Using “love” to create a more harmonious return-to-work atmosphere
In Central Virginia, and across the nation, people are being called back to the office as we inch closer to our post-pandemic “new normal.”
It’s a place we’re used to, but no longer accustomed to, so it might take time for everyone to get back in tune with one another.
One big hurdle businesses will face as we readjust—whether employees were working from home or not—is increased incivility among employees, a significant cultural challenge that has taken hold across many aspects of society. To foster a work culture of civility and kindness, there are behavioral actions we can take to not only help ourselves, but also positively influence others around us.
In his book, Love Works, Joel Manby writes about several timeless principles that can help people get along better in the workplace, all revolving around love. One aspect Manby mentions was written about many years ago by the Apostle Paul in 1 Corinthians 13. Both describe love with an attribute that is becoming rare in our current society: Love is patient. For our cultural purposes today, patience is the ability to have focused self-control in difficult situations.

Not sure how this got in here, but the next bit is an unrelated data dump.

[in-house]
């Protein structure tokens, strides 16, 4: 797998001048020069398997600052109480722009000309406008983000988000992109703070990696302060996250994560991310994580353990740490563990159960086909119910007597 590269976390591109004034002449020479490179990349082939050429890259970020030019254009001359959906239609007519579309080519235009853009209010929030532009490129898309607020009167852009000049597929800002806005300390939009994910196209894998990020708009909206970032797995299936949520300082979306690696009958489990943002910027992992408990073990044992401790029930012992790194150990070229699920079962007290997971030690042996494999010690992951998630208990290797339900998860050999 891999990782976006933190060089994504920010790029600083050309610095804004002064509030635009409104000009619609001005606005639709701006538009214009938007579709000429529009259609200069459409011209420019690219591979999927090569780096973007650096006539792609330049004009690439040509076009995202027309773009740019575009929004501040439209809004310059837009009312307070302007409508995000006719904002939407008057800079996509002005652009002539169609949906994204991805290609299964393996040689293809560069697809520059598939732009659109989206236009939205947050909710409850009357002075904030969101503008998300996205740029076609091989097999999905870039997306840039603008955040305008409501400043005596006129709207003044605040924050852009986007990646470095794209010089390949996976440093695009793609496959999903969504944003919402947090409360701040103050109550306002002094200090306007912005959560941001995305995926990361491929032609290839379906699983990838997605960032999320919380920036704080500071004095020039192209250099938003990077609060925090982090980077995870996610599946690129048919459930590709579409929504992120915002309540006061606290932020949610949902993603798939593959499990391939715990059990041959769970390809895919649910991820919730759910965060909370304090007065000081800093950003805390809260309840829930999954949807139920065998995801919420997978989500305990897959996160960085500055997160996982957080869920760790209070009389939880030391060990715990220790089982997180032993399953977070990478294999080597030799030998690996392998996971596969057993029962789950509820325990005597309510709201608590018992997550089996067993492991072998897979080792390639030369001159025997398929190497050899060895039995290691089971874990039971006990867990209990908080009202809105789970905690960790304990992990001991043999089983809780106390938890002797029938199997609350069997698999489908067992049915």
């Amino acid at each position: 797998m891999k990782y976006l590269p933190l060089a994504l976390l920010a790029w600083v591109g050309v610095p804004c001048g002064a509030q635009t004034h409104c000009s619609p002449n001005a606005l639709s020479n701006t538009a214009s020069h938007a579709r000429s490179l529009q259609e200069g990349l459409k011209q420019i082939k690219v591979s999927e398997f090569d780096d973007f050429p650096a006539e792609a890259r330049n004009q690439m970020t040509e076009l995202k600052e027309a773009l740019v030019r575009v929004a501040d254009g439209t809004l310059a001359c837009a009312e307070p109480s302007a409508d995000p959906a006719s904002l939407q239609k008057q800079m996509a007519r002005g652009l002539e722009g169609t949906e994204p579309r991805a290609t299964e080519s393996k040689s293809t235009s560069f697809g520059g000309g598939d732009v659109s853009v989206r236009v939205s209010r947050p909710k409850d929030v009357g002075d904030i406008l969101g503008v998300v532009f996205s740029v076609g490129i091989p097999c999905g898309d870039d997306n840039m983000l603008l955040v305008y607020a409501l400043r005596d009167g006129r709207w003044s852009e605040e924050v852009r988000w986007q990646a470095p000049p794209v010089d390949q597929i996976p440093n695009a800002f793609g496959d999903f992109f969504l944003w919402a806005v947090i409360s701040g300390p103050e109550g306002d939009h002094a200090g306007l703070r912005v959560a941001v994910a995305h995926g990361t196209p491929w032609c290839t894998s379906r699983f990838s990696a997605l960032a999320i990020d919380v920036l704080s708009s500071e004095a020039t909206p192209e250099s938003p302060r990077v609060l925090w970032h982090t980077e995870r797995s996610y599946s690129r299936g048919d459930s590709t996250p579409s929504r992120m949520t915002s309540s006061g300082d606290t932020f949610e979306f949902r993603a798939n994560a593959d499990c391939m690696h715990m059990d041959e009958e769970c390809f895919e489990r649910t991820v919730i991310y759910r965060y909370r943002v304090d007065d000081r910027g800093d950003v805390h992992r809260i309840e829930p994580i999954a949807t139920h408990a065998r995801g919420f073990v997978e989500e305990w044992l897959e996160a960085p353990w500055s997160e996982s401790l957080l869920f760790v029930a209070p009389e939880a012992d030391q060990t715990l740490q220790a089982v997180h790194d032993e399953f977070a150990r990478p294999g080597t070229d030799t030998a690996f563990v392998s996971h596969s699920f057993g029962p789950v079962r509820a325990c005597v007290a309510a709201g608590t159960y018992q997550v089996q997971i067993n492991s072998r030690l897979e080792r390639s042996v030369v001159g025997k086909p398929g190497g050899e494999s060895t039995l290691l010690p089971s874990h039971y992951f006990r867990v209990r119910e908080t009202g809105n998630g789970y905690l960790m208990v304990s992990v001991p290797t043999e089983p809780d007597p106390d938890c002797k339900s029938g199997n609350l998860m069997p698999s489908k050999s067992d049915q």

Those situations are apt to be plentiful as employees become reaccustomed to working together face to face.
A wise and caring person recently shared an acronym with me that I believe we can all use to increase our patience. That is to simply slow down and THINK before we speak.
In the heat of the moment, truly assess what we are about to share with the other person or people we are interacting with through the following filters:
• Is it Truthful?
• Is it Helpful?
• Is it Important?
• Is it Necessary?
• Is it Kind?
If what we are about to say does not fit the five criteria, then why are we saying it, or at the very least, how can we share in a more thoughtful way?
Some scenarios of this might be:
A co-worker makes a comment about the current COVID safety standards and mask guidelines. You happen to disagree, but will the comment formulated in your head truly be helpful? Is it important to share relative to accomplishing your work tasks for the day? Will it bring harmony or just cause discord?
How about the teammate who has anxiety about returning to the office, but others simply see their actions of constantly arriving late or finding an excuse to work from home an extra day or two each week. We may want to share an aggressive riff and demand compliance to the workplace attendance policy, but would it not be more effective to approach this performance conversation with a lens of kindness and a true intent to help?
As far as we all know, we only have one trip on this crazy ride called life.
In the end, it’s your choice. What kind of climate do you want to work in?
One where you enjoy the sounds of this season of regathering or one of isolation where you remain longing for connection? Why not add to the quality of life for everyone rather than adding to the incivility that abounds?
The band is getting back together whether we are excited about it or not.
Let’s use our hearts and our heads to share a little love and make it a great show for everyone.